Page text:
Alison H. Purcell

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Urban streams have been the focus of much research in recent years, but many questions about the mechanisms driving the urban stream syndrome remain unanswered. Identification of key research questions is an important step toward effective, efficient management of urban streams to meet societal goals. We developed a list of priority research questions by:(More)
Numerous bacteria have been isolated from within plants, and many reported from xylem, but only three species of xylem-limited bacteria (XLB) that are fastidious in cultural requirements, are plant pathogens, and exclusively occupy xylem, have been well characterized. Two XLB, Xylella fastidiosa and Pseudomonas syzygii, are transmitted by sucking insects(More)
Long-term variability of bioassessments has not been well evaluated. We analyzed a 20-year data set (1984-2003) from four sites in two northern California streams to examine the variability of bioassessment indices (two multivariate RIVPACS-type O/E scores and one multimetric index of biotic integrity, IBI), as well as eight metrics. All sites were sampled(More)
A bacterial parasite (designated as BEV) of the leafhopper Euscelidius variegatus, which is passed transovarially to offspring, was transmitted from insect to insect via feeding of the insects in plants. The rate of bacterial infection of leafhoppers fed upon plants that had previously been exposed to BEV-infected leafhoppers declined with an increase in(More)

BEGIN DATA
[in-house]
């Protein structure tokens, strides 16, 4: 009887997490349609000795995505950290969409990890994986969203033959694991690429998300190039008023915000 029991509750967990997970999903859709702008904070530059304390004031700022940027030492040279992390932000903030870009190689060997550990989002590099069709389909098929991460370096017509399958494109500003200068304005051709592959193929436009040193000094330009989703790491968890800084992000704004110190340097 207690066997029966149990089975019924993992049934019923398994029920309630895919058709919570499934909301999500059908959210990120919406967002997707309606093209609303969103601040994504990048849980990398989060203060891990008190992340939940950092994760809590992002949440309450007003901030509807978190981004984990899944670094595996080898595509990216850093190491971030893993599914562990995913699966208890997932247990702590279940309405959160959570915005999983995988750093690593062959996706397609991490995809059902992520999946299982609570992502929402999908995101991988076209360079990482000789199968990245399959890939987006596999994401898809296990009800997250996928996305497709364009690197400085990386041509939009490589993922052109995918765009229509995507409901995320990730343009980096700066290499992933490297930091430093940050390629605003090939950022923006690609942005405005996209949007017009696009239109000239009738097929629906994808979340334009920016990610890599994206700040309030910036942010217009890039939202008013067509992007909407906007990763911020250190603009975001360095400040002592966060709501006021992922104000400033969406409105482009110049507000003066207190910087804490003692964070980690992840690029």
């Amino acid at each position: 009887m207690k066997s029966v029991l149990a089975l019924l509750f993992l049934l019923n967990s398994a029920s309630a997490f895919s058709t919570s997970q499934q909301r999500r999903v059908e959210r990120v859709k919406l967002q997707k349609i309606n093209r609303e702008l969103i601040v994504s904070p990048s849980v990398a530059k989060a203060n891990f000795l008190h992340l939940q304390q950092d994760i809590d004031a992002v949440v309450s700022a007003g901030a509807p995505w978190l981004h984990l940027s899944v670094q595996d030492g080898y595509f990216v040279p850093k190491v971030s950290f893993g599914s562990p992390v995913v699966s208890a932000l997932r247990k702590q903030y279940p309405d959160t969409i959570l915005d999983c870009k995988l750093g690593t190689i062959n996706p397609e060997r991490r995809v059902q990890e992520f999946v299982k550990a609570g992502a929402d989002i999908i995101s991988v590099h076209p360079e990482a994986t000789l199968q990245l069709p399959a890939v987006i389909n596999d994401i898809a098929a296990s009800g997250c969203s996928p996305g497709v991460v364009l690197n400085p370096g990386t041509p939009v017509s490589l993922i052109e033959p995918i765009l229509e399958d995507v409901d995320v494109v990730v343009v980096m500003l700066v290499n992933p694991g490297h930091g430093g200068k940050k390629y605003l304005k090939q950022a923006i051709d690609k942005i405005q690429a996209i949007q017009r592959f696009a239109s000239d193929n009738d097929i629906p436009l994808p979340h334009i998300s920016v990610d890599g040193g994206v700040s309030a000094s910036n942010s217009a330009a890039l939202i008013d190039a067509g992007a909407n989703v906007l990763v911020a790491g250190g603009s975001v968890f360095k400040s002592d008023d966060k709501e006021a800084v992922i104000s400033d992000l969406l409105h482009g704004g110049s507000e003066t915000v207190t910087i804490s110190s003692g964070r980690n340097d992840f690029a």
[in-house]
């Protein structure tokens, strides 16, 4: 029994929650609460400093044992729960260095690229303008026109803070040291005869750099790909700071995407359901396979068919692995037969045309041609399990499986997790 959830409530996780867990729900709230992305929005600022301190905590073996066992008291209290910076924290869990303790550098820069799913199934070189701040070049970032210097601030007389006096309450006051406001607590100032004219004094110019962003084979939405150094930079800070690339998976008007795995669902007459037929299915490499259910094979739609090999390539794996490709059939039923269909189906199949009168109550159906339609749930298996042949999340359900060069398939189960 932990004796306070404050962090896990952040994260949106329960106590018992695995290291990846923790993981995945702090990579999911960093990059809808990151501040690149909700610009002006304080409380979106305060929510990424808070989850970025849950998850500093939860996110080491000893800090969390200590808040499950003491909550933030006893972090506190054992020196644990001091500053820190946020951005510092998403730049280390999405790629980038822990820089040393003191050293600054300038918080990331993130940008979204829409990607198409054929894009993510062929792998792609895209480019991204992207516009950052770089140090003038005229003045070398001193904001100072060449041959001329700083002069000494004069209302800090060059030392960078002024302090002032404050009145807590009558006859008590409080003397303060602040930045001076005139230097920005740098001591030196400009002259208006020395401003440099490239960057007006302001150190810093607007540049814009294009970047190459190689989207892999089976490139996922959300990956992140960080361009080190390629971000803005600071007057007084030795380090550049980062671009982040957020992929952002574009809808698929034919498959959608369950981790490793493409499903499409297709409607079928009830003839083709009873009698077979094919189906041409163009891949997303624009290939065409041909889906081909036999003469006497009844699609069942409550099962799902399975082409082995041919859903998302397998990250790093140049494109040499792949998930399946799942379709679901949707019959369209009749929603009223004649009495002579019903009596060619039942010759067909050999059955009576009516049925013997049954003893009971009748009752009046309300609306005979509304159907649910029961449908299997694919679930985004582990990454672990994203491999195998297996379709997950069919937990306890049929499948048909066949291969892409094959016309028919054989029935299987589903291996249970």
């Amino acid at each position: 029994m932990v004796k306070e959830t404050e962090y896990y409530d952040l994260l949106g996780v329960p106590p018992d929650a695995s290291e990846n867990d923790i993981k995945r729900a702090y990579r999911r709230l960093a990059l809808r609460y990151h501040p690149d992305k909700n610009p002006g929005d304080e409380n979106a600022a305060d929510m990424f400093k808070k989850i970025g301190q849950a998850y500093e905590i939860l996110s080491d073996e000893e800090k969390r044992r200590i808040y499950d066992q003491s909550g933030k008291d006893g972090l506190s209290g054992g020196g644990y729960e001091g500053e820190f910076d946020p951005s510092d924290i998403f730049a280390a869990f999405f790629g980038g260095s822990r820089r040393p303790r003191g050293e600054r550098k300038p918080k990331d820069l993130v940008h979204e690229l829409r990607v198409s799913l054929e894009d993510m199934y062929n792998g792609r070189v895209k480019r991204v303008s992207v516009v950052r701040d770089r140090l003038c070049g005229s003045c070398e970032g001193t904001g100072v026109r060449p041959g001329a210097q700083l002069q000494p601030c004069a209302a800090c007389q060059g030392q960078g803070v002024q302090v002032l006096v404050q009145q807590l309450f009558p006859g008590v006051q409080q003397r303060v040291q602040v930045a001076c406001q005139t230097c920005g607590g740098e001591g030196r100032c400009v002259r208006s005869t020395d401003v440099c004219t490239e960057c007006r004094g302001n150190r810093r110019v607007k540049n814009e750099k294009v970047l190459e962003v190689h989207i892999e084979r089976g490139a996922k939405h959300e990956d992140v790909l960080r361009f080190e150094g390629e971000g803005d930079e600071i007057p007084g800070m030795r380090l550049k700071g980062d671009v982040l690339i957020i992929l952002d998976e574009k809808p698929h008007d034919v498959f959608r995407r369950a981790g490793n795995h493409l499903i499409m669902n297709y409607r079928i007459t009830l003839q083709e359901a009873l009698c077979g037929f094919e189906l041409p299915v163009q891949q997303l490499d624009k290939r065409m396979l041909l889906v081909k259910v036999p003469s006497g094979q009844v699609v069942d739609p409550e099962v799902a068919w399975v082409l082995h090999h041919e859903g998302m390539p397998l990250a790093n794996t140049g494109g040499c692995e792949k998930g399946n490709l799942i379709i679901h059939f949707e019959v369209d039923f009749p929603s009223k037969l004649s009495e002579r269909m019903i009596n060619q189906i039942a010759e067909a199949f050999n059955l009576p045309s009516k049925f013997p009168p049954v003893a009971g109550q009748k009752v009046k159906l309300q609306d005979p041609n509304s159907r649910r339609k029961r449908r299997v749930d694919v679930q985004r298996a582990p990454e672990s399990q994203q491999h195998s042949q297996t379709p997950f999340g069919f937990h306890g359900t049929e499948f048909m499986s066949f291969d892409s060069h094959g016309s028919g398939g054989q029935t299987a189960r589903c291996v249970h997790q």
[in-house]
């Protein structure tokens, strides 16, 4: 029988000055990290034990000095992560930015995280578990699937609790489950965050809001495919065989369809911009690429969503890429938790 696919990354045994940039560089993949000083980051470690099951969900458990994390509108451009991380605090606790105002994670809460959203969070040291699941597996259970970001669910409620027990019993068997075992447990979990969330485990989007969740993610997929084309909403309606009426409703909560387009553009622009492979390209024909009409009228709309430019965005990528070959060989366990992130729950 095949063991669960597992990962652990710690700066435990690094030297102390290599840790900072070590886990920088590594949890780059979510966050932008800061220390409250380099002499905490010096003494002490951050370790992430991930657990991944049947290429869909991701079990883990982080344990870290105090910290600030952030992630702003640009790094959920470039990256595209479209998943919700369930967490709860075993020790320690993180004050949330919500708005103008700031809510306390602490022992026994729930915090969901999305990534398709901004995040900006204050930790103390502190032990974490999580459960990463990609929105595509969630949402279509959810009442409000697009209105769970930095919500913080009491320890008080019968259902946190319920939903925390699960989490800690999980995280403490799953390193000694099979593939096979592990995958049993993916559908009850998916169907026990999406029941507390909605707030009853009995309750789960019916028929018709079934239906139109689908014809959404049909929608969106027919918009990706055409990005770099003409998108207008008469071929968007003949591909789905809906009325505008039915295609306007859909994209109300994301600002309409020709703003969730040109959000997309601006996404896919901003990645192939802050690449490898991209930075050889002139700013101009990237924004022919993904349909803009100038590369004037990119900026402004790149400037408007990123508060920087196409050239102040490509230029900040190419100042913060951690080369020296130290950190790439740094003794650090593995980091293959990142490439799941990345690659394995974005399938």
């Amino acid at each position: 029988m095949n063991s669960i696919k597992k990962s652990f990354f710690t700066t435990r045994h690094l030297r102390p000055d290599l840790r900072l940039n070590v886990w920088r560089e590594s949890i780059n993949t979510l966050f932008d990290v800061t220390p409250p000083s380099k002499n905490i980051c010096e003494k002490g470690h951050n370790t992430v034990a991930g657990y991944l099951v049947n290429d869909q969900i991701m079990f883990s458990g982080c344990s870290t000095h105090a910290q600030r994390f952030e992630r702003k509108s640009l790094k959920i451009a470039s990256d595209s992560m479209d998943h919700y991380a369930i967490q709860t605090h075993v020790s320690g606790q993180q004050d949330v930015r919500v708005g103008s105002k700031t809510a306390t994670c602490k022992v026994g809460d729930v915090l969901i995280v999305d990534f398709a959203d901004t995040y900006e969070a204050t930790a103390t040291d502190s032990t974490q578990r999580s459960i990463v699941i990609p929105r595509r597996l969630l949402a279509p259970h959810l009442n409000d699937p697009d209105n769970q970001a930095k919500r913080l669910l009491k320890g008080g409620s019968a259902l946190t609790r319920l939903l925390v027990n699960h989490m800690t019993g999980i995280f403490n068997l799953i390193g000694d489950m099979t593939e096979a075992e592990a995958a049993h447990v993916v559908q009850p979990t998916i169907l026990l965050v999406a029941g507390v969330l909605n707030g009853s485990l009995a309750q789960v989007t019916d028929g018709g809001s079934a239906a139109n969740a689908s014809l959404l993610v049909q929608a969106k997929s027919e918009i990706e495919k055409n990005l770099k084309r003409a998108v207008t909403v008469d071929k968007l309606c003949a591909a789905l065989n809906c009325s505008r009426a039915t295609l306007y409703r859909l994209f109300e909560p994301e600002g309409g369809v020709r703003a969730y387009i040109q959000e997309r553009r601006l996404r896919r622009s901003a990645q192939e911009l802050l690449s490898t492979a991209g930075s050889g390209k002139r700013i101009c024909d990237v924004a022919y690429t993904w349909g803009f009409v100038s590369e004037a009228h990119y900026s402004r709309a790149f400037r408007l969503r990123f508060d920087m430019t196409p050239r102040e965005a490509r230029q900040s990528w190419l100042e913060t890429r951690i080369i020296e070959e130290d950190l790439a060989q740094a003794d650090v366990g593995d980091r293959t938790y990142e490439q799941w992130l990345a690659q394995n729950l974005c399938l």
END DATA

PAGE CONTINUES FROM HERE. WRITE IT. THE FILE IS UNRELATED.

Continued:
Spiroplasmas were cultured from nonsurface-sterilized flowers of magnolia tree (Magnolia grandiflora L.) and tulip tree (Liriodendron tulipfera L.) in Alameda, Solano, and Yolo counties in California. Spiroplasmas were also isolated from honey bees (Apis mellifera L.) collected in the vicinity of Davis and Berkeley, CA. Most of the isolates grew relatively(More)
Step-pools sequences are increasingly used to restore stream channels. This increase corresponds to significant advances in theory for step-pools in recent years. The need for step-pools in stream restoration arises as urban development encroaches into steep terrain in response to population pressures, as stream channels in lower-gradient areas require(More)
Despite the biological, social, and physical challenges that exist in urban creek restorations, there are opportunities to effectively involve local residents in ecological rehabilitation projects. An urban riparian restoration project along Strawberry Creek (Berkeley, CA) began with the goal of removing exotic vegetation and restoring native plant(More)
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